…in search of Cullen Skink, Beef, Lobster, Venison, Whisky and a purely Scottish G&T.
WRITTEN BY VIVIEN DEVLIN
In his 1930s novel, Gibbon looked back to his childhood in the Mearns, Aberdeenshire, as a poignant evocation, a love song for the landscape, language and farming life. North East Scotland is renowned for its rich agricultural and fishing heritage, synonymous with Aberdeen Angus beef and seafood from the North Sea.
It’s also home to the spirit of Scotland where whisky production is based on natural resources – toasted barley, water from mountain streams and smoky peat from the moorland.
The Aberdeen-Angus breed developed from the early 19th century from black cattle known locally as “doddies” and “hummlies.”
Hugh Watson of Keillor Farm, the McCombies at Tillyfour and Sir George Macpherson-Grant of Ballindalloch were the early pioneers in establishing the greatest beef breed in the world, known for its tender, flavoursome meat. The region is a picturesque tourism destination with its rolling countryside, fast flowing rivers, dolphin watching, golf courses, Royal castles and whisky distilleries. Stay awhile to explore and sample exemplary cuisine around the Luxury Scotland collection of hotels. At The Marcliffe, Aberdeen, The Conservatory Restaurant specialises in chargrilled beef, from fillet steak to chateaubriand, supplied by McIntosh Donald, Portlethen, butchers dating back for 100 years.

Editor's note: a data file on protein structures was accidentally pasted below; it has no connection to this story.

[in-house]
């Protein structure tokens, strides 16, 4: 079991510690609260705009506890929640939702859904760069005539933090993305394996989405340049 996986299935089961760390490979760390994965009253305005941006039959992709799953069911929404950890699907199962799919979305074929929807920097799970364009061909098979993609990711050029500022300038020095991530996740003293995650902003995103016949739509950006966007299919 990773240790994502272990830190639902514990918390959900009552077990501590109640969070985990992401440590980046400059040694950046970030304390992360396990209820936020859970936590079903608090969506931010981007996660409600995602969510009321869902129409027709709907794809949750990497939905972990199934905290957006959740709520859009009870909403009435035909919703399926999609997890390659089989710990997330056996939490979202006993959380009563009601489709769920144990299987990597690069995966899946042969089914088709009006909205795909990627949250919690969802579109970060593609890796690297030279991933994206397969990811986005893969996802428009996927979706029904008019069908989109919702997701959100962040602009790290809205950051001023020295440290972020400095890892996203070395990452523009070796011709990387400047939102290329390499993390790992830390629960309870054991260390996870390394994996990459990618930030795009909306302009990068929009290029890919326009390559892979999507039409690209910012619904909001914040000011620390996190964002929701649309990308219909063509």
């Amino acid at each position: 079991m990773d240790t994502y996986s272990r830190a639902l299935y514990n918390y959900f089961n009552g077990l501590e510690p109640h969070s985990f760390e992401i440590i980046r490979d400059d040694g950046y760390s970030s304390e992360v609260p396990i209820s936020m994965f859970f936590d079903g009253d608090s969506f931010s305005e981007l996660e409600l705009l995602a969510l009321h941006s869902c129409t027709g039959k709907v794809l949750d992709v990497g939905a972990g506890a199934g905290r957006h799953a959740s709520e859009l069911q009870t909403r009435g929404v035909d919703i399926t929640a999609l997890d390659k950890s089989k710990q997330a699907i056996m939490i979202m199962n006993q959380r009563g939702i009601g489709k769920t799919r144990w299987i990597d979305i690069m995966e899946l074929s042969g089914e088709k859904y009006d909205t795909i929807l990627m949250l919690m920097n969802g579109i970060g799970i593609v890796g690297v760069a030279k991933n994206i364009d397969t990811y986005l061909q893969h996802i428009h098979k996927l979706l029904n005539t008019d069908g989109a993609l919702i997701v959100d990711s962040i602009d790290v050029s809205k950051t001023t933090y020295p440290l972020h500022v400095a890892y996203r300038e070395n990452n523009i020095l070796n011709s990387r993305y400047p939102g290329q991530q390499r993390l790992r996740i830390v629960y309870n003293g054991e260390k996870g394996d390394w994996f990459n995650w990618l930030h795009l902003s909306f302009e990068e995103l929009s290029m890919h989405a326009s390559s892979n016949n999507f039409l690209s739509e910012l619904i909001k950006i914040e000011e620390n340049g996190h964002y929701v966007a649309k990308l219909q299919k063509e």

The seafood menu boasts local lobster caught by Jonathan Penny and langoustines landed by Jimmy Buchan, the Skipper of Amity Fish Company.
Peterhead is Europe’s largest white fish seaport, while Fraserburgh specialises in shellfish, with numerous fishing harbours all around the coastline.